29 July 2008

Food Econ 101

This interview of one Paul Roberts is a tad too simple, even for someone who, at some point of his or her college life, may have fallen asleep on an open copy of Mankiw's Principle of Economics, but it still is an interesting read. I think it's because he does say some things that make a lot of sense. So I think I'll add his latest book, The End of Food, to my list of "Books to Check Out of the Library When I'm Done with my MA."


"So we need to ask: How do we make trade more effective and equitable and efficient? I think that there’s a lot of ideology flying around here: Let’s do local, not global; free trade is bad. There’s a lot we have to reverse, but you have to separate the moral argument from the pragmatic argument, and that’s hard to do."


"What I think consumers are really hungry for at this point, if you’ll excuse the pun, is an understanding of the economic forces that are shaping things. If you go into a grocery store, everything that’s there represents a business calculation. I think consumers need to begin to unpack and understand those business decisions: Why is that stuff here? You realize that all these decisions have massive consequences on the flavor and quality of our food, on the health impacts, the safety of the food supply, and, I think in the long term what we’re realizing is, on the sustainability of the food system."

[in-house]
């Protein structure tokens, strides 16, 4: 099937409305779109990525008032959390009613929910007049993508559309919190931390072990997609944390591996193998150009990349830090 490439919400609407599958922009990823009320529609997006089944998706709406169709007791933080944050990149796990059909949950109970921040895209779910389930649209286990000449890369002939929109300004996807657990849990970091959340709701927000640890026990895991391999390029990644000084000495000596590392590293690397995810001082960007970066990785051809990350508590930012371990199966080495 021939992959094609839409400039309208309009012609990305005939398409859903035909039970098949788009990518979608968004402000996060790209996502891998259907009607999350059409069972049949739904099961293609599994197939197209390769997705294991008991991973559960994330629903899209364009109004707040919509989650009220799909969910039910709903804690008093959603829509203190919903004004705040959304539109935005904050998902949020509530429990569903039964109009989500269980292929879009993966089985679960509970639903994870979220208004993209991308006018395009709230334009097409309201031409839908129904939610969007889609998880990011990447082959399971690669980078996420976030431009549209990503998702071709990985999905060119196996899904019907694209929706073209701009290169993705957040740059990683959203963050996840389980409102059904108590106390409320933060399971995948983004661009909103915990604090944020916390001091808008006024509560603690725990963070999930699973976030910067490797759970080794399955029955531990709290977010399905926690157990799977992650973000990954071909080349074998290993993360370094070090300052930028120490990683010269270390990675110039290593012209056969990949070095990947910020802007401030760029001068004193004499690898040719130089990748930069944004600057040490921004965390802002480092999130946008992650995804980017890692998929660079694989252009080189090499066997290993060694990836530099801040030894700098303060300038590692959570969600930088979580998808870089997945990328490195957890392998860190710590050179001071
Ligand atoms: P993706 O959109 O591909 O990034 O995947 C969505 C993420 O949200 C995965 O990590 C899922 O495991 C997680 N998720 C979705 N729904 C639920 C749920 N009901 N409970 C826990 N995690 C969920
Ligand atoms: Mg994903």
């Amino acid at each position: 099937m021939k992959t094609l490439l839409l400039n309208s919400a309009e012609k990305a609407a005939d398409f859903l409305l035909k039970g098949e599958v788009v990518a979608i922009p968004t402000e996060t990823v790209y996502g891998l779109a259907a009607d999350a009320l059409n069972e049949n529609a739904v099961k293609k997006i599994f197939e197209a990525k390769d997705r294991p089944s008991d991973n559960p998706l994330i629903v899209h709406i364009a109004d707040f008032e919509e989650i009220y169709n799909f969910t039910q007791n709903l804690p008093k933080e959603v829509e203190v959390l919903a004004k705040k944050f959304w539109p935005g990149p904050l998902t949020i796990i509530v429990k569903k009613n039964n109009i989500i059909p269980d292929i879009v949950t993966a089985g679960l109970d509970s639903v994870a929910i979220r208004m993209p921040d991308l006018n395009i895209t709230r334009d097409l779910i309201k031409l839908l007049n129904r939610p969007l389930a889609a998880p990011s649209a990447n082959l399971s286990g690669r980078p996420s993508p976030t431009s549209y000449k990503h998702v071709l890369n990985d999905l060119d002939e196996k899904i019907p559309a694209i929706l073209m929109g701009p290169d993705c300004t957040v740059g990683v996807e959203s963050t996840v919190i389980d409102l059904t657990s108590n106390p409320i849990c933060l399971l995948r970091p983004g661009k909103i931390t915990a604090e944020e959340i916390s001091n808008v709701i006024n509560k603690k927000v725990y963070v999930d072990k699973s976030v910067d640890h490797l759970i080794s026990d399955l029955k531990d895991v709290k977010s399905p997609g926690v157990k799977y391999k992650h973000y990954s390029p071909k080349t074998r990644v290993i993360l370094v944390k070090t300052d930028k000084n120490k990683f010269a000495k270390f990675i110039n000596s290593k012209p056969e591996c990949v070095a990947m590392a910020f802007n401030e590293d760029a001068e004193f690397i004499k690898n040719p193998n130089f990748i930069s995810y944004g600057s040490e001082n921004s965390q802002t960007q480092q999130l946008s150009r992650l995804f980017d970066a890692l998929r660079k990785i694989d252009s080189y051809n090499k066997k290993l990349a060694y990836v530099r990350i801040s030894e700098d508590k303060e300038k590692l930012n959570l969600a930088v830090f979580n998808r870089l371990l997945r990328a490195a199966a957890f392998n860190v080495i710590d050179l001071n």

Sound impossible? Mate, we've got to start somewhere and each one could be a bit more responsible, no?

26 July 2008

Sandwich! Salad!

The spinach was getting ready to be totally unmanageable, so - needed to use it. And while some was fine for a salad, some of it was really only fit-to-be-cooked. So - sauteéd spinach of some sort. Which naturally fits very well into a sandwich. So, recipes two parts:

Salad: spinach with KD family salad dressing:

  • Extra-virgin olive oil
  • Vinegar (balsamic, cider, white, or mix thereof)
  • Dijon Mustard
  • Garlic (several cloves, freshly smashed)
  • Lemon juice (fresh, if possible)
  • Salt to taste
  • Pepper to taste
Preferably, this is made by combining all above elements in a large salad bowl, and then tossing the salad in just prior to serving. I already had some in the fridge, so just drizzled over the salad.

Sandwich: prosciutto with mozzarella, sauteéd spinach, red onion and garlic on pane.